The rugged tablet includes the Marvell ARMADA PXA618 SOC processor, Avastar Wi-Fi SOC, standard or Pixel Qi sunlight-readable display, and supports Android and Linux operating systems. Unlike any other tablet on the market, it can be powered by solar energy, other alternative sources or hand-cranks.
“We’re proud to introduce the XO 3.0 tablet, showcasing the design, durability and performance features that make it a natural successor for our current laptops, which have been distributed to more than 2.4 million children in 42 countries and in 25 languages,” Edward McNierney, chief technology officer of One Laptop Per Child said. “The XO 3.0 builds on many of the technology breakthroughs we made with the XO 1.75, including the use of the Marvell ARMADA PXA618 processor, resulting in a significant decrease in power consumption — a critical issue for students in the developing world.”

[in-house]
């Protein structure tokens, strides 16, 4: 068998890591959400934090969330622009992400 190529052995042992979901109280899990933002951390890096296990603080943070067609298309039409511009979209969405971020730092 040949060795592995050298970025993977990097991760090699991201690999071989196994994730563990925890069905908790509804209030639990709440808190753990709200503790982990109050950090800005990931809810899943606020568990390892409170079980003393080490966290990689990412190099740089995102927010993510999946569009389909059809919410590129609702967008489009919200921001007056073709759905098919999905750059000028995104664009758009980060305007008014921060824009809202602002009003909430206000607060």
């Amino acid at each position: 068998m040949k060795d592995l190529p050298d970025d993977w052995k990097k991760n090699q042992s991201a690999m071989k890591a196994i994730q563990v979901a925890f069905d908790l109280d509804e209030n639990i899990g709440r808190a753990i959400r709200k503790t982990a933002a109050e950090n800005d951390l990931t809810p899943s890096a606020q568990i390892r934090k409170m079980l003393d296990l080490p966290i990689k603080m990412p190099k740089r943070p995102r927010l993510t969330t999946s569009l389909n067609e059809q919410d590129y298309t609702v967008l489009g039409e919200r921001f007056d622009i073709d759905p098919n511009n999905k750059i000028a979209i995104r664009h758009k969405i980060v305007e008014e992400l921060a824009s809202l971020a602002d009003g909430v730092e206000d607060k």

One Laptop Per Child, a non-profit working to bring modern education to children in the developing world, aims to get a low-cost, low-power laptop in the hands of every student on the planet.
The released images of the XO 3.0 tablet seen don’t look much like the ones the One Laptop Per Child shared when it first announced it was working to develop an $100 laptop. The model set to debut at CES appears larger and more rugged.
The non-profit also announced it is ready to ship more than 75,000 units of the XO 1.75 laptop to students Uruguay and Nicaragua in March 2012.
Take a look at the XO 3.0. Do you think there’s an advantage to putting tablets in classrooms over laptops? Let us know in the comments.